The pleasing custom of releasing a few doves upon the launch of a ship was carried out very successfully on Thursday last when the Carnegie steamer LAFAYETTE was launched at the Lorain works of the American Ship Building Co. This idea, said to be of Japanese origin, was suggested by Mrs. Lauder of Pittsburg, wife of Mr. George Lauder, managing director of the Carnegie Steel Co., and whose daughter, Miss Harriet M. Lauder, christened the ship. No ribbon-covered bottle of wine was used, but as the words "I christen thee Lafayette" were spoken, and as the ship began to slide down the ways, a cage was opened and four doves flew to different points of the compass, bearing the colors of Lafayette college, maroon and white. One of them was found later in the day and will be carried aboard the LAFAYETTE by Capt. Fred. Bailey as a mascot. It was, of course, quite appropriate that some ceremony should attend the launching of the first of the Carnegie vessels built at the Lorain yard. This yard is nearer to both Cleveland and Pittsburg than the Detroit or Chicago yards, where other vessels of the fleet are under construction. The launch was very largely attended by Cleveland friends of Mr. Edwin S. Mills, general manager of the Pittsburg Steamship Co., and the occasion was one of more than ordinary interest at the Lorain yard. In the launching party from Pittsburg were Mrs. Geo. Lauder, the Misses Lauder and the Misses Brown. as well as Mr. James Gayley and Mr. D. M. Clemson of the Carnegie Steel Co. Mr. Gayley is also vice-president of the steamship company.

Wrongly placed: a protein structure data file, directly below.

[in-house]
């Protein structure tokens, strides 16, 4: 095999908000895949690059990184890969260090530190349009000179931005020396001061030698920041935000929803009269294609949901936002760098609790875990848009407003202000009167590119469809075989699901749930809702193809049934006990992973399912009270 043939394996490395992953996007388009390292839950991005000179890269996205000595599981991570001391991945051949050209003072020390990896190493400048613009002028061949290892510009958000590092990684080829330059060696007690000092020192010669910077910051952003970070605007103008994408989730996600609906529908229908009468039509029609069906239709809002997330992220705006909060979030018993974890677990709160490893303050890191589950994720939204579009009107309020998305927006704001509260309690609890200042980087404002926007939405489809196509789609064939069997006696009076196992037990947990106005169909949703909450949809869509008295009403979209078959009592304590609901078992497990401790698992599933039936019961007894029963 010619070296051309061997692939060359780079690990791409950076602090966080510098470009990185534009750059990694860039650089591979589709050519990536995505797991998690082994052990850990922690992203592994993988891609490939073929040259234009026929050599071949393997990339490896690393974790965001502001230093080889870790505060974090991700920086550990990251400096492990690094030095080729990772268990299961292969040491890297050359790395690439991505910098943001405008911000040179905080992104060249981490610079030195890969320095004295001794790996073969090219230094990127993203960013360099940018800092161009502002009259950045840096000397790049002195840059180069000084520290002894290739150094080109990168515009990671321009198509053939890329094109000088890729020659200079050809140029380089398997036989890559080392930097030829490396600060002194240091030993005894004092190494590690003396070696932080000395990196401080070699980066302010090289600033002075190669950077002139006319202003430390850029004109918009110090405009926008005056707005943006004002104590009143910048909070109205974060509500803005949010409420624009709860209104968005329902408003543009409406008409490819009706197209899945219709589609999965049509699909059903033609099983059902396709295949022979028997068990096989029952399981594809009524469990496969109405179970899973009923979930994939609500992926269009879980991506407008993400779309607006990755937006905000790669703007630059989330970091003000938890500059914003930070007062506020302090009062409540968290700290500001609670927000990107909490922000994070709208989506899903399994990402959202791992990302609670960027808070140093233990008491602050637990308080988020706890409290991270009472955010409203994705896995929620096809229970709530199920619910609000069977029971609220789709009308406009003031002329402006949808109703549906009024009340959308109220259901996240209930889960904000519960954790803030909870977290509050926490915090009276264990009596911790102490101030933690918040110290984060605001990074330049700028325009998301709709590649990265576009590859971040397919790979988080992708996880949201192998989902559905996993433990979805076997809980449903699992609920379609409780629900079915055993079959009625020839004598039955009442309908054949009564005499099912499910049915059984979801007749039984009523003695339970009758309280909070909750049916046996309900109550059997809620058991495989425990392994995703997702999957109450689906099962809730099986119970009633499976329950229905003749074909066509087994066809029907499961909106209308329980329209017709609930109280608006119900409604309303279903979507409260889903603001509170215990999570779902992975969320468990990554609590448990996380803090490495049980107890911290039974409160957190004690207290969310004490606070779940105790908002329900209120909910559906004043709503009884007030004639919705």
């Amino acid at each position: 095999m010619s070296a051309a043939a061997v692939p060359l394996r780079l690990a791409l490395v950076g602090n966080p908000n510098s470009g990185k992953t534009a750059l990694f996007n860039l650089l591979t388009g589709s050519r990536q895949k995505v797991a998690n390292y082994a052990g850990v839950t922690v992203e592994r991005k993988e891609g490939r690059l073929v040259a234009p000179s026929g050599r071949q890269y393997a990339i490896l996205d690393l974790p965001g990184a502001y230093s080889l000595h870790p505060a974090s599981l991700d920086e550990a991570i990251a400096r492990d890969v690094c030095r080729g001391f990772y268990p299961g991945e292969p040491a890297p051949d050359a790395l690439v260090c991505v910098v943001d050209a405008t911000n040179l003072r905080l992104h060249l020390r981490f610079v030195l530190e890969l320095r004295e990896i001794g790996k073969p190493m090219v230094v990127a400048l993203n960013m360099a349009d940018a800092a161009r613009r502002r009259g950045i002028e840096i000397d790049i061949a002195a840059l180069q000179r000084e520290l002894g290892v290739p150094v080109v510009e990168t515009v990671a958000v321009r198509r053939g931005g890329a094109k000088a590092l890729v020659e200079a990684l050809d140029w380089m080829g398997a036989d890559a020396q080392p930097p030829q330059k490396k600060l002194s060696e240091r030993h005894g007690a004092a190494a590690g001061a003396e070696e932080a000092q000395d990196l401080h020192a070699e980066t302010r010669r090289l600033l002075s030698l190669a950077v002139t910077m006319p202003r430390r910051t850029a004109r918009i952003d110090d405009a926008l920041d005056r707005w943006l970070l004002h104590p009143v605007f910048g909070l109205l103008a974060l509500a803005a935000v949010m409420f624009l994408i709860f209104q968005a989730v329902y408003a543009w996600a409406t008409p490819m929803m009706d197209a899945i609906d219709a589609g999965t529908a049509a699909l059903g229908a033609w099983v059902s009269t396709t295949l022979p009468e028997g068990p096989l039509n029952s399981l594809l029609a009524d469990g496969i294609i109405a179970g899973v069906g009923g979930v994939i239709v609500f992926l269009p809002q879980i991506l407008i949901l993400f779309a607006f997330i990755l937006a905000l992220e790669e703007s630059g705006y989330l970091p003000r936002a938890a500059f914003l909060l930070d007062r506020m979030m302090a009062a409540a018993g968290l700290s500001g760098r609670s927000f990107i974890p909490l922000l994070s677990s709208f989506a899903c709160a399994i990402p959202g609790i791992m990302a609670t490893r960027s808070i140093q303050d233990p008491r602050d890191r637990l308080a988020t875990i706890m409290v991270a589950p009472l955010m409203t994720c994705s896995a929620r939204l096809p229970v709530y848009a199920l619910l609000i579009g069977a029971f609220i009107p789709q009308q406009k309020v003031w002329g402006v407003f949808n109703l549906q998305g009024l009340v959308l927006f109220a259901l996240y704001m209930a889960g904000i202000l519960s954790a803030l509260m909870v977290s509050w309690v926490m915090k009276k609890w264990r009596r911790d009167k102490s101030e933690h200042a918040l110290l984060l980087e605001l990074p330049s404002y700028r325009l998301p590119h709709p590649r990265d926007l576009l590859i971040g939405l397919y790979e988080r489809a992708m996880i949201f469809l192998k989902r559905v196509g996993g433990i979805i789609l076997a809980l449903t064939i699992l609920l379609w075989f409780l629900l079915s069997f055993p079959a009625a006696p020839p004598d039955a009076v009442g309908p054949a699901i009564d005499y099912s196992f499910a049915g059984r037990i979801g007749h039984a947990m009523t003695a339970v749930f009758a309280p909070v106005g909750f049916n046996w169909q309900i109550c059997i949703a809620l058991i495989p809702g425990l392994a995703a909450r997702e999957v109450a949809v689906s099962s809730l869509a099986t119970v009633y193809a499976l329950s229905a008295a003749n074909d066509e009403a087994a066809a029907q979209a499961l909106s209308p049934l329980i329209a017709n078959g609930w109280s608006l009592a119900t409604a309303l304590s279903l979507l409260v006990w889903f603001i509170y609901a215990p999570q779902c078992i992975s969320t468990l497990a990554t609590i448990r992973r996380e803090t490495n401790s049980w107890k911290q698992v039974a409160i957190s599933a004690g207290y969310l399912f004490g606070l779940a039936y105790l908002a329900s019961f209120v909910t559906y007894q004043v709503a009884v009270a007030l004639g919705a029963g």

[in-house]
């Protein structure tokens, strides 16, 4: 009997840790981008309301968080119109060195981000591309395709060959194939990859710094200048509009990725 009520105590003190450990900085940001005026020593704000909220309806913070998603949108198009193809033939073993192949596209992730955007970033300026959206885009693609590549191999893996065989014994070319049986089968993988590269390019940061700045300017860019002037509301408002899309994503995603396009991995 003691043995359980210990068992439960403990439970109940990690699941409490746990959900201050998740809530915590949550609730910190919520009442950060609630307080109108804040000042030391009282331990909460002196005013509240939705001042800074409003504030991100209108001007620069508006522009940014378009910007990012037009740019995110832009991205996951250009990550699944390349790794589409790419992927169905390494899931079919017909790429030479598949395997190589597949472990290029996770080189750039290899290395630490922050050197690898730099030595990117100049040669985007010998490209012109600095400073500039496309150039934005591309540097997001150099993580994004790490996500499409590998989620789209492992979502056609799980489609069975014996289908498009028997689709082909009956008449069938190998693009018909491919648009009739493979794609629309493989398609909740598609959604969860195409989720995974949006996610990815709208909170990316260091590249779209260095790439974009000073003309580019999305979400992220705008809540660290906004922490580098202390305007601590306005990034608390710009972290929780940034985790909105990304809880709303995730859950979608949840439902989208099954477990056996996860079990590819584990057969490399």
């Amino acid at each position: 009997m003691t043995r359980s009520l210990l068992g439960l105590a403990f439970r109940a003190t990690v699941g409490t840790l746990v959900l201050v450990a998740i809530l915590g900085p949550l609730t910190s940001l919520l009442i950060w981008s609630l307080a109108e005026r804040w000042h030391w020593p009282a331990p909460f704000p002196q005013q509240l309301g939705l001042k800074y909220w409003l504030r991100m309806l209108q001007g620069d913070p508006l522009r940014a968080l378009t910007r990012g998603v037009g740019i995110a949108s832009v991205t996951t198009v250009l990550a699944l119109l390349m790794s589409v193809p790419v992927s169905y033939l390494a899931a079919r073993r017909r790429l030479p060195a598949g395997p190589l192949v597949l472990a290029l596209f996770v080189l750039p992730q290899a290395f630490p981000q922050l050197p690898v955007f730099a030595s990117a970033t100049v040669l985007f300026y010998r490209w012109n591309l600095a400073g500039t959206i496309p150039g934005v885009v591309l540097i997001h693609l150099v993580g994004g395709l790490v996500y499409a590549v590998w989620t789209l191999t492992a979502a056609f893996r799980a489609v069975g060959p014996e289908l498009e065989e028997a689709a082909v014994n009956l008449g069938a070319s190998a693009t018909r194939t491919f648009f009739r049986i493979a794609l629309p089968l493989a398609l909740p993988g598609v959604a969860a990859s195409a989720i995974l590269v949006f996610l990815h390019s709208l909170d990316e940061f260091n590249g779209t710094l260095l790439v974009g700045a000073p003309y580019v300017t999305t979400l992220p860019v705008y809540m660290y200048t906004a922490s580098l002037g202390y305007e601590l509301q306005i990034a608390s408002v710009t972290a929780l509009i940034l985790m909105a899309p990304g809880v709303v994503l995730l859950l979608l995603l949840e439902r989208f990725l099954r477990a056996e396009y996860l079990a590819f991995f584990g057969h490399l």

Alike to the four other steam vessels of the Pittsburg company's new fleet (HARVARD, PRINCETON, CORNELL and RENSSELAER), the LAFAYETTE is 474 feet over all, 50 feet beam and 28 ½ feet molded depth. She will carry about 7,200 gross tons of ore on 18 feet draught. Her engines are of tons of ore on 10 feel draught Her engines are of quadruple expansion type, having cylinders of 18, 26 3/4, 41 and 63 inches diameter, with a common piston stroke of 42 inches. Boilers are of Babcock & Wilcox watertube type. The horse power of this machinery is about 1,950.